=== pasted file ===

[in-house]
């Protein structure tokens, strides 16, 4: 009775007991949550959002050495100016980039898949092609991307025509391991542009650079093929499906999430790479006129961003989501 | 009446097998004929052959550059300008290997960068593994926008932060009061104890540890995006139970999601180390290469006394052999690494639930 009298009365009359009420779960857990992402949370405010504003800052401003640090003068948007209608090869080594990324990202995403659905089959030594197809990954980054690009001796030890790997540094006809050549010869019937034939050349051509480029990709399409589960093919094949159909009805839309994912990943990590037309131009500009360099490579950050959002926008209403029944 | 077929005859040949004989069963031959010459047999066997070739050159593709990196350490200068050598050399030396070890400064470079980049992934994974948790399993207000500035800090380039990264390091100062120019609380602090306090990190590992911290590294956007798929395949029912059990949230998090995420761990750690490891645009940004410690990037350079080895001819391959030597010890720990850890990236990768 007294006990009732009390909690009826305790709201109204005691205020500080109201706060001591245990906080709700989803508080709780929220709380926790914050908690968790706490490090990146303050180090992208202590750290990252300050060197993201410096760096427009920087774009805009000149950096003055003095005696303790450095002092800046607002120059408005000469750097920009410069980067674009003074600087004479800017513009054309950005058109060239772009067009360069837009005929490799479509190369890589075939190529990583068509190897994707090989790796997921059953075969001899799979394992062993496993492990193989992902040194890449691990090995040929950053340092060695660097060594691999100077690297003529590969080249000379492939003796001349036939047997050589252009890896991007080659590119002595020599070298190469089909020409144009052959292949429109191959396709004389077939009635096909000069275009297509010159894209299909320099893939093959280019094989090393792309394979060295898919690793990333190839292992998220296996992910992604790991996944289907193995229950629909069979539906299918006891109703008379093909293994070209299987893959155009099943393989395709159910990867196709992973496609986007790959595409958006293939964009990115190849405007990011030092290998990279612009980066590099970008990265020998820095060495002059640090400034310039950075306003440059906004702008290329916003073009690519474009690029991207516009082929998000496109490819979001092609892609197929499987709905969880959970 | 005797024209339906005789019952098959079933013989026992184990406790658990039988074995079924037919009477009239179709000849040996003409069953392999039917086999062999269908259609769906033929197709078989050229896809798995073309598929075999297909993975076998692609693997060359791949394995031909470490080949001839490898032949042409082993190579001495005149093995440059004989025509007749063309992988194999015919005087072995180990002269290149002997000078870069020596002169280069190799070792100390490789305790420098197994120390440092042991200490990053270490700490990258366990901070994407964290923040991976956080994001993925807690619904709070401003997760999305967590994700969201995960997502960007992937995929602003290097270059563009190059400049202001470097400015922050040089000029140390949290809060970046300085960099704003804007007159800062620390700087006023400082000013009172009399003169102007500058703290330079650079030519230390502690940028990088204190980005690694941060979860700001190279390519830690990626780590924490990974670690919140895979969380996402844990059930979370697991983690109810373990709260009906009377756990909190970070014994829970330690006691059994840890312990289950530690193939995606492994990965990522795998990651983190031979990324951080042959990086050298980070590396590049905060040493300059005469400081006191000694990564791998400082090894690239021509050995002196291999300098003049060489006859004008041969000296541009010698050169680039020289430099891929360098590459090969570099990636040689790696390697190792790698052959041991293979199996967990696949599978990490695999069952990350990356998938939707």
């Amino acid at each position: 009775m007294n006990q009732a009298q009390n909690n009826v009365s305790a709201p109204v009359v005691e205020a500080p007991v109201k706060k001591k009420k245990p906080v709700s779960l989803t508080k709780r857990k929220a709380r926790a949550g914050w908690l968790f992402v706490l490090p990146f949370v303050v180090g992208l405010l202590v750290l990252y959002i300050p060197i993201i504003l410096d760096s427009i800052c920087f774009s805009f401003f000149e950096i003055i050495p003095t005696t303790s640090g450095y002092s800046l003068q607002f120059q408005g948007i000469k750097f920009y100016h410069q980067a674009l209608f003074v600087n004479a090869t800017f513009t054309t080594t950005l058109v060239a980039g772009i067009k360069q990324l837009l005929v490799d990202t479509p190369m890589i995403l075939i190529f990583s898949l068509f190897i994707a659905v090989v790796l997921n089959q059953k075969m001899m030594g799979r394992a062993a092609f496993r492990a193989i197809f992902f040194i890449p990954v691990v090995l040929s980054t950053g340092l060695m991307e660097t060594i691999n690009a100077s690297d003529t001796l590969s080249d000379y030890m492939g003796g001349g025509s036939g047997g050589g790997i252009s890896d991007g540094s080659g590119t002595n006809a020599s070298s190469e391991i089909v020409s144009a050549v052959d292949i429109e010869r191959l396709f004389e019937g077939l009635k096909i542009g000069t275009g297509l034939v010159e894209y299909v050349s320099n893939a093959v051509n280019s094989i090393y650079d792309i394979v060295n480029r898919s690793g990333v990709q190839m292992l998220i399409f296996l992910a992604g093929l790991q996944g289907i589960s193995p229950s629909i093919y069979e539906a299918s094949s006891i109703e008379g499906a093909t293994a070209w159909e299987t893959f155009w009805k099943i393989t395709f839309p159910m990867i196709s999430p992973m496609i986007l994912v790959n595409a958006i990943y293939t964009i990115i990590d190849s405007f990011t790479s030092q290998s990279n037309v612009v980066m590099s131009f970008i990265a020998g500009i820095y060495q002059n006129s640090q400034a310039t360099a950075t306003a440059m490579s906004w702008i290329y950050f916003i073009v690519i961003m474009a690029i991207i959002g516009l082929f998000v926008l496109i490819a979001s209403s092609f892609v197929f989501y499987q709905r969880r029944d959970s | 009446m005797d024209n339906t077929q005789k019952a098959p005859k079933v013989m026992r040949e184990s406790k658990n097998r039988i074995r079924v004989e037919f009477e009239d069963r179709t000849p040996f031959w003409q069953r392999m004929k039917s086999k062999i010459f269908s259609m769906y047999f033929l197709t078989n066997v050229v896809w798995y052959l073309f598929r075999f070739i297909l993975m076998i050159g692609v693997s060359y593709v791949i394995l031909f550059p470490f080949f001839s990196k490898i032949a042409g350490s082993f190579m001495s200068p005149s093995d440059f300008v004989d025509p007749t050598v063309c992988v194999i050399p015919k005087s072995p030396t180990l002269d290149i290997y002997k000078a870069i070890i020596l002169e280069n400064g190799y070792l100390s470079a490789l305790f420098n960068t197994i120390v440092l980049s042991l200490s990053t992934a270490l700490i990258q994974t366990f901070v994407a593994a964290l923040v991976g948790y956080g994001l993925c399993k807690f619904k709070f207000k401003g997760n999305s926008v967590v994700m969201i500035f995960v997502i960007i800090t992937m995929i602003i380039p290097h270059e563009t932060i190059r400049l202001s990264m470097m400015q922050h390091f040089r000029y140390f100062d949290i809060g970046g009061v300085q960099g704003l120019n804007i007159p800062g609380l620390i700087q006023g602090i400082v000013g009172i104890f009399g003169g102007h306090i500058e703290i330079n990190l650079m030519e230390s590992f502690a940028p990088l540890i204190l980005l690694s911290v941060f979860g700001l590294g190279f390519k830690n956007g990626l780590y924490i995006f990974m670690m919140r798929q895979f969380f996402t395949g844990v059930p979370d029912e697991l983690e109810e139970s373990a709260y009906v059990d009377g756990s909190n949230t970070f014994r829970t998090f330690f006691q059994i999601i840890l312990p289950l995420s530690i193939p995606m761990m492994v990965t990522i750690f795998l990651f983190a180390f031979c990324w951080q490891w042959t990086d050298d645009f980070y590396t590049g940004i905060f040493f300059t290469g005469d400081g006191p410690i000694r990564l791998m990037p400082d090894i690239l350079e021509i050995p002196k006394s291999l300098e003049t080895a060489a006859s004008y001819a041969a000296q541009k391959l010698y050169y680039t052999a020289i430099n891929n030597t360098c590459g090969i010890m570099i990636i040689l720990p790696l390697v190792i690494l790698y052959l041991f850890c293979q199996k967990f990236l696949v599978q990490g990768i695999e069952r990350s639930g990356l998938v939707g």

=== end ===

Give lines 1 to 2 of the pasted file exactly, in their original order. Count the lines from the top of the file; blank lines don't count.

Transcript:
[in-house]
């Protein structure tokens, strides 16, 4: 009775007991949550959002050495100016980039898949092609991307025509391991542009650079093929499906999430790479006129961003989501 | 009446097998004929052959550059300008290997960068593994926008932060009061104890540890995006139970999601180390290469006394052999690494639930 009298009365009359009420779960857990992402949370405010504003800052401003640090003068948007209608090869080594990324990202995403659905089959030594197809990954980054690009001796030890790997540094006809050549010869019937034939050349051509480029990709399409589960093919094949159909009805839309994912990943990590037309131009500009360099490579950050959002926008209403029944 | 077929005859040949004989069963031959010459047999066997070739050159593709990196350490200068050598050399030396070890400064470079980049992934994974948790399993207000500035800090380039990264390091100062120019609380602090306090990190590992911290590294956007798929395949029912059990949230998090995420761990750690490891645009940004410690990037350079080895001819391959030597010890720990850890990236990768 007294006990009732009390909690009826305790709201109204005691205020500080109201706060001591245990906080709700989803508080709780929220709380926790914050908690968790706490490090990146303050180090992208202590750290990252300050060197993201410096760096427009920087774009805009000149950096003055003095005696303790450095002092800046607002120059408005000469750097920009410069980067674009003074600087004479800017513009054309950005058109060239772009067009360069837009005929490799479509190369890589075939190529990583068509190897994707090989790796997921059953075969001899799979394992062993496993492990193989992902040194890449691990090995040929950053340092060695660097060594691999100077690297003529590969080249000379492939003796001349036939047997050589252009890896991007080659590119002595020599070298190469089909020409144009052959292949429109191959396709004389077939009635096909000069275009297509010159894209299909320099893939093959280019094989090393792309394979060295898919690793990333190839292992998220296996992910992604790991996944289907193995229950629909069979539906299918006891109703008379093909293994070209299987893959155009099943393989395709159910990867196709992973496609986007790959595409958006293939964009990115190849405007990011030092290998990279612009980066590099970008990265020998820095060495002059640090400034310039950075306003440059906004702008290329916003073009690519474009690029991207516009082929998000496109490819979001092609892609197929499987709905969880959970 | 005797024209339906005789019952098959079933013989026992184990406790658990039988074995079924037919009477009239179709000849040996003409069953392999039917086999062999269908259609769906033929197709078989050229896809798995073309598929075999297909993975076998692609693997060359791949394995031909470490080949001839490898032949042409082993190579001495005149093995440059004989025509007749063309992988194999015919005087072995180990002269290149002997000078870069020596002169280069190799070792100390490789305790420098197994120390440092042991200490990053270490700490990258366990901070994407964290923040991976956080994001993925807690619904709070401003997760999305967590994700969201995960997502960007992937995929602003290097270059563009190059400049202001470097400015922050040089000029140390949290809060970046300085960099704003804007007159800062620390700087006023400082000013009172009399003169102007500058703290330079650079030519230390502690940028990088204190980005690694941060979860700001190279390519830690990626780590924490990974670690919140895979969380996402844990059930979370697991983690109810373990709260009906009377756990909190970070014994829970330690006691059994840890312990289950530690193939995606492994990965990522795998990651983190031979990324951080042959990086050298980070590396590049905060040493300059005469400081006191000694990564791998400082090894690239021509050995002196291999300098003049060489006859004008041969000296541009010698050169680039020289430099891929360098590459090969570099990636040689790696390697190792790698052959041991293979199996967990696949599978990490695999069952990350990356998938939707």